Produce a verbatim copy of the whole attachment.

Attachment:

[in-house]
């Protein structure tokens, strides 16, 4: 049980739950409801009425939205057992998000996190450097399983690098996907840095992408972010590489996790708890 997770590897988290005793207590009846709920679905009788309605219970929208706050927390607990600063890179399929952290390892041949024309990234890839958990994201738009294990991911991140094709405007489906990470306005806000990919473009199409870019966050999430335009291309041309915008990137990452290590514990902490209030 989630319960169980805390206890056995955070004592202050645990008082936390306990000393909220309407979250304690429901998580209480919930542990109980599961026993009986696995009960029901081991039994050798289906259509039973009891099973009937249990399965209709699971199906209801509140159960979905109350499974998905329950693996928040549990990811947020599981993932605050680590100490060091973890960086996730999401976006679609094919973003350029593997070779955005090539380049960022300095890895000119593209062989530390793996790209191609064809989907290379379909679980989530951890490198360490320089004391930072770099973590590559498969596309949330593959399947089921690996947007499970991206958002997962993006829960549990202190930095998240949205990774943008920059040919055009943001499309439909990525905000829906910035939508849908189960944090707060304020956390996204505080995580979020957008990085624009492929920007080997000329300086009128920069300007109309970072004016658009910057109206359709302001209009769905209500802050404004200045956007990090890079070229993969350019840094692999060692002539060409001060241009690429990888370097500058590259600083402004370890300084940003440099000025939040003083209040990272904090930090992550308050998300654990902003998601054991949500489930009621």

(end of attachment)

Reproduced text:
[in-house]
């Protein structure tokens, strides 16, 4: 049980739950409801009425939205057992998000996190450097399983690098996907840095992408972010590489996790708890 997770590897988290005793207590009846709920679905009788309605219970929208706050927390607990600063890179399929952290390892041949024309990234890839958990994201738009294990991911991140094709405007489906990470306005806000990919473009199409870019966050999430335009291309041309915008990137990452290590514990902490209030 989630319960169980805390206890056995955070004592202050645990008082936390306990000393909220309407979250304690429901998580209480919930542990109980599961026993009986696995009960029901081991039994050798289906259509039973009891099973009937249990399965209709699971199906209801509140159960979905109350499974998905329950693996928040549990990811947020599981993932605050680590100490060091973890960086996730999401976006679609094919973003350029593997070779955005090539380049960022300095890895000119593209062989530390793996790209191609064809989907290379379909679980989530951890490198360490320089004391930072770099973590590559498969596309949330593959399947089921690996947007499970991206958002997962993006829960549990202190930095998240949205990774943008920059040919055009943001499309439909990525905000829906910035939508849908189960944090707060304020956390996204505080995580979020957008990085624009492929920007080997000329300086009128920069300007109309970072004016658009910057109206359709302001209009769905209500802050404004200045956007990090890079070229993969350019840094692999060692002539060409001060241009690429990888370097500058590259600083402004370890300084940003440099000025939040003083209040990272904090930090992550308050998300654990902003998601054991949500489930009621």